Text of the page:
West Long Branch, NJ – The coronavirus pandemic has left many Americans pining for the return of live sporting events according to the Monmouth (“Mon-muth”) University Poll. One-third miss being able to watch sports a lot and one-quarter miss it a little. Major League Baseball tops the list of professional leagues that Americans most want to see back on the field.
A majority (56%) of Americans describe themselves as professional sports fans and nearly 6 in 10 say they miss being able to watch live sporting events – 32% miss them a lot and 26% a little. Another 42% say they do not miss pro sports at all.
Younger adults aged 18 to 34 (54%) are more likely than those aged 35 to 54 (34%) and those aged 55 or older (39%) to say they do not miss sports at all. More men (37%) than women (27%), though, say they are missing live pro sports a lot. Americans of color are more likely than white Americans to say they miss pro sporting events a lot (38% to 29%) and are less likely to say they do not miss them at all (33% to 47%). Interestingly, 17% of those who do not consider themselves to be a sports fan still say they miss being able to watch live sporting events.
“Sports are woven into the fabric of America. The suspension of pro sports did not just rob fans of their favorite pastimes, but it also disrupted the rhythm of life for the entire country,” said Patrick Murray, director of the independent Monmouth University Polling Institute.
When asked which sports they miss the most that are usually in season now, 25% of the American public names baseball and 19% says basketball. Another 14% name football – even though the NFL season doesn’t start for a few more months. Other sports mentioned include hockey (5%), soccer (4%), golf (3%), tennis (2%), motor racing (2%), boxing, UFC and MMA (2%), and the Olympics (2%).
Among those who miss live pro sports a lot, half (49%) say they are really hankering for the return of baseball, 4 in 10 (39%) want some hoops action and about one-quarter (23%) can’t wait for the first kickoff. Among those who miss sports a little, 36% name baseball, 24% name basketball, and 24% name football as a live sport they miss the most.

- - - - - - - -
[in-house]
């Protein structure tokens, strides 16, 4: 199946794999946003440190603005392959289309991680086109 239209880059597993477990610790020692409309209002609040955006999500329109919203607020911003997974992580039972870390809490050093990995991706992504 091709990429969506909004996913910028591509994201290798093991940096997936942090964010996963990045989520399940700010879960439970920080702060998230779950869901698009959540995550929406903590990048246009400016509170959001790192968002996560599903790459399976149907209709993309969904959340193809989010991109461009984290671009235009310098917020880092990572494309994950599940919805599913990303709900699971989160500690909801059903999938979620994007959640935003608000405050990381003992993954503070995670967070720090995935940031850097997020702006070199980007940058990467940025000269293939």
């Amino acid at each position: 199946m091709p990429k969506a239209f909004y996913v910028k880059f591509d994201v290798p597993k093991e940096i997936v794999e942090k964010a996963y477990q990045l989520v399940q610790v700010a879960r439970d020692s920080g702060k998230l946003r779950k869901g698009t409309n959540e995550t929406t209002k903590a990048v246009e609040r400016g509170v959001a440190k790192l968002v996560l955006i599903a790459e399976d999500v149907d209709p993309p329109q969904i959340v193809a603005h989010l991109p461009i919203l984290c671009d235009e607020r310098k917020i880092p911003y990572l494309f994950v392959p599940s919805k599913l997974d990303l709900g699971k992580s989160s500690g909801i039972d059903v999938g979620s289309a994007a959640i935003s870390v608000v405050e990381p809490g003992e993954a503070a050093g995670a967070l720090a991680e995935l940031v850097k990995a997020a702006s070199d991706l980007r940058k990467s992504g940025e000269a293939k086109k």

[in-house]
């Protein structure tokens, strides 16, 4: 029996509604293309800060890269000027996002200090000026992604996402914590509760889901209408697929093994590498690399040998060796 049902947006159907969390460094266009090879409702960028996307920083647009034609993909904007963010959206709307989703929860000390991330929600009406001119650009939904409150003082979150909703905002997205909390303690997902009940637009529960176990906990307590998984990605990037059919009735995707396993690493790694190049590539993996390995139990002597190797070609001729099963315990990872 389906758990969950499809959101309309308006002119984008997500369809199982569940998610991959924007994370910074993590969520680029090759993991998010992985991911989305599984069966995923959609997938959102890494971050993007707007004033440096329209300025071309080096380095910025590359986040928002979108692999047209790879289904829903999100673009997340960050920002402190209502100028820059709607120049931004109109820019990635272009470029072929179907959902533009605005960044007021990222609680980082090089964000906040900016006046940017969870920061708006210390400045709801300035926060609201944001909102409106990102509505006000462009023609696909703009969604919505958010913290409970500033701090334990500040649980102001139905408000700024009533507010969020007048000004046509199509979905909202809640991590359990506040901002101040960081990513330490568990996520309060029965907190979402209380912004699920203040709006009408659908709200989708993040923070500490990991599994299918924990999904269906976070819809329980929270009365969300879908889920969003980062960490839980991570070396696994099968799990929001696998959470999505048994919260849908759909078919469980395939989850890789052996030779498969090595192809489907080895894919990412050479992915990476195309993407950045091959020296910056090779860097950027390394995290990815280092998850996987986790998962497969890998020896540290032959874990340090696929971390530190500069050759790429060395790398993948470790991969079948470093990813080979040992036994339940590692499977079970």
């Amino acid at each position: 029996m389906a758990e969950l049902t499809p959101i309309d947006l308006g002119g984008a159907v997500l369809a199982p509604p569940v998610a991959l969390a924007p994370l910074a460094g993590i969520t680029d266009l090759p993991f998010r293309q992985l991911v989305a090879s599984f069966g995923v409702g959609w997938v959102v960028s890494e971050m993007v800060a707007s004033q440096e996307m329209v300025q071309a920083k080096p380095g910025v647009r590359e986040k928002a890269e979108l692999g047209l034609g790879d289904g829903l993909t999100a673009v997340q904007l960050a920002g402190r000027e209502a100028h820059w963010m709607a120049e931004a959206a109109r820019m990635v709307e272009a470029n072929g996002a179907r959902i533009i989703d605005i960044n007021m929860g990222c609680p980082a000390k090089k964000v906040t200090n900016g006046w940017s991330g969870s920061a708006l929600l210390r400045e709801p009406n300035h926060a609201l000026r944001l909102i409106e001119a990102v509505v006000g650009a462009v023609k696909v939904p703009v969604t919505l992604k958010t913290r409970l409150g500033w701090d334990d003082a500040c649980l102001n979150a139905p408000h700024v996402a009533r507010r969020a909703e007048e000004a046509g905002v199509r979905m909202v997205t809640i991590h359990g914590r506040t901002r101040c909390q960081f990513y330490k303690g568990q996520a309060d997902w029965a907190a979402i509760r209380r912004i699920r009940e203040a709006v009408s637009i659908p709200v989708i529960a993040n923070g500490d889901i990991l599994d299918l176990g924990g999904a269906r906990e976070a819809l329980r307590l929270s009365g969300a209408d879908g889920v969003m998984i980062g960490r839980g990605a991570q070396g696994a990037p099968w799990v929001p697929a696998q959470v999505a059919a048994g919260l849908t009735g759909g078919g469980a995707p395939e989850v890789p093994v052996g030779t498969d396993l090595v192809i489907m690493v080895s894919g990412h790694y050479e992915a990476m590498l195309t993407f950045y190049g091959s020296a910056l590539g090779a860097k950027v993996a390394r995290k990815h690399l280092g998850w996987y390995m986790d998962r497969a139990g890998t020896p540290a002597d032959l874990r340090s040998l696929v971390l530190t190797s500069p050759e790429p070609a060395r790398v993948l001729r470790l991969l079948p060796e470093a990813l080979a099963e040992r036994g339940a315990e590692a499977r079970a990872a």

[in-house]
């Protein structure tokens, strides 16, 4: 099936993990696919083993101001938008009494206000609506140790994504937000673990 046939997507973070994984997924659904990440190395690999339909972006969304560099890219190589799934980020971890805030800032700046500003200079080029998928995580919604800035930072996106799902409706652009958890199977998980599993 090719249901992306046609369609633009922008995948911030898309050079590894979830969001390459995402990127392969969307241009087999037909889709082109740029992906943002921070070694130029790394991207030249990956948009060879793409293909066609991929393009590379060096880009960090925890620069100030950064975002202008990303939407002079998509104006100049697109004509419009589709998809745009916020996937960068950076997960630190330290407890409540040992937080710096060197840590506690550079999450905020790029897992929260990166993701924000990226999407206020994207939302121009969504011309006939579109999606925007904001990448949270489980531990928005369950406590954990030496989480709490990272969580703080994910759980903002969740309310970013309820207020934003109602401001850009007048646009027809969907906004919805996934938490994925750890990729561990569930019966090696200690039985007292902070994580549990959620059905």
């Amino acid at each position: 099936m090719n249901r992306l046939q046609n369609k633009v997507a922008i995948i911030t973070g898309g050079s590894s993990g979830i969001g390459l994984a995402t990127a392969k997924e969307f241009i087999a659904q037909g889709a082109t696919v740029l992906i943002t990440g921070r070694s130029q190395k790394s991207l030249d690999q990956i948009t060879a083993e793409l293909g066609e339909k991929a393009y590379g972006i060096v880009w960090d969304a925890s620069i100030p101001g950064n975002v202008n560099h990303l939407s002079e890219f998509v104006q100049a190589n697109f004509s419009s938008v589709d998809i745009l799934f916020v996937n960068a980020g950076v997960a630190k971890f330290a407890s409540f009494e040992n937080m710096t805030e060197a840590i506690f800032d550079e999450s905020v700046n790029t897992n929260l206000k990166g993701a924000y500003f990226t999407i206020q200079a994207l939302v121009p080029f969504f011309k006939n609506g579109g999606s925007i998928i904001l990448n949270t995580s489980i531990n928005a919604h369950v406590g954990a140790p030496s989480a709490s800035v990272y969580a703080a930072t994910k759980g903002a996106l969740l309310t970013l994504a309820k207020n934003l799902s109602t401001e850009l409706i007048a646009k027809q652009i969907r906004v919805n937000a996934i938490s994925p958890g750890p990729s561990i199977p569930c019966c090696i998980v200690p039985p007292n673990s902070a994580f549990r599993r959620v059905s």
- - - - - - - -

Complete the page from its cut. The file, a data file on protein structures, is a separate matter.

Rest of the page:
Similar numbers of men and women say the sports they miss most are baseball (25% men and 26% women) and football (13% men and 14% women), but men (23%) are more likely than women (15%) to miss basketball. White Americans (27%) are slightly more likely than those who are Latino, black, Asian, or of another race (22%) to be missing baseball, but people of color are much more likely than whites to be missing basketball (32% to 11%), and somewhat more likely to be missing football (20% to 9%).
The Monmouth University Poll was conducted by telephone from May 28 to June 1, 2020 with 807 adults in the United States. The question results in this release have a margin of error of +/- 3.5 percentage points. The poll was conducted by the Monmouth University Polling Institute in West Long Branch, NJ.
QUESTIONS AND RESULTS
(* Some columns may not add to 100% due to rounding.)
[Q1-3 & 11-18 previously released.]
[Q4-10 held for future release.]
19. Would you say you are a fan of professional sports or not?
|Yes, a fan||56%|
|(VOL) Yes, depends on the sport||2%|
|No, not a fan||42%|
|(VOL) Don’t know||0%|
20. How much do you miss being able to watch live sporting events – a lot, a little, or not at all?
|Not at all||42%|
20A. Of the sports that usually play their seasons now, which do you miss the most? [LIST WAS NOT READ] [Note: Results add to more than 100% because multiple responses were accepted]
|Boxing, UFC, MMA||2%|
|Do not miss watching sports (from Q20)||42%|
[Q21-27 held for future release.]
[Q28-39, B1-B10 & Q40-57 previously released.]
The Monmouth University Poll was sponsored and conducted by the Monmouth University Polling Institute from May 28 to June 1, 2020 with a national random sample of 807 adults age 18 and older. This includes 279 contacted by a live interviewer on a landline telephone and 528 contacted by a live interviewer on a cell phone, in English. Telephone numbers were selected through random digit dialing and landline respondents were selected with a modified Troldahl-Carter youngest adult household screen. Monmouth is responsible for all aspects of the survey design, data weighting and analysis. The full sample is weighted for region, age, education, gender and race based on US Census information (ACS 2018 one-year survey). Data collection support provided by Braun Research (field) and Dynata (RDD sample). For results based on this sample, one can say with 95% confidence that the error attributable to sampling has a maximum margin of plus or minus 3.5 percentage points (unadjusted for sample design). Sampling error can be larger for sub-groups (see table below). In addition to sampling error, one should bear in mind that question wording and practical difficulties in conducting surveys can introduce error or bias into the findings of opinion polls.
|69% No degree|
|31% 4 year degree|
Click on pdf file link below for full methodology and crosstabs by key demographic group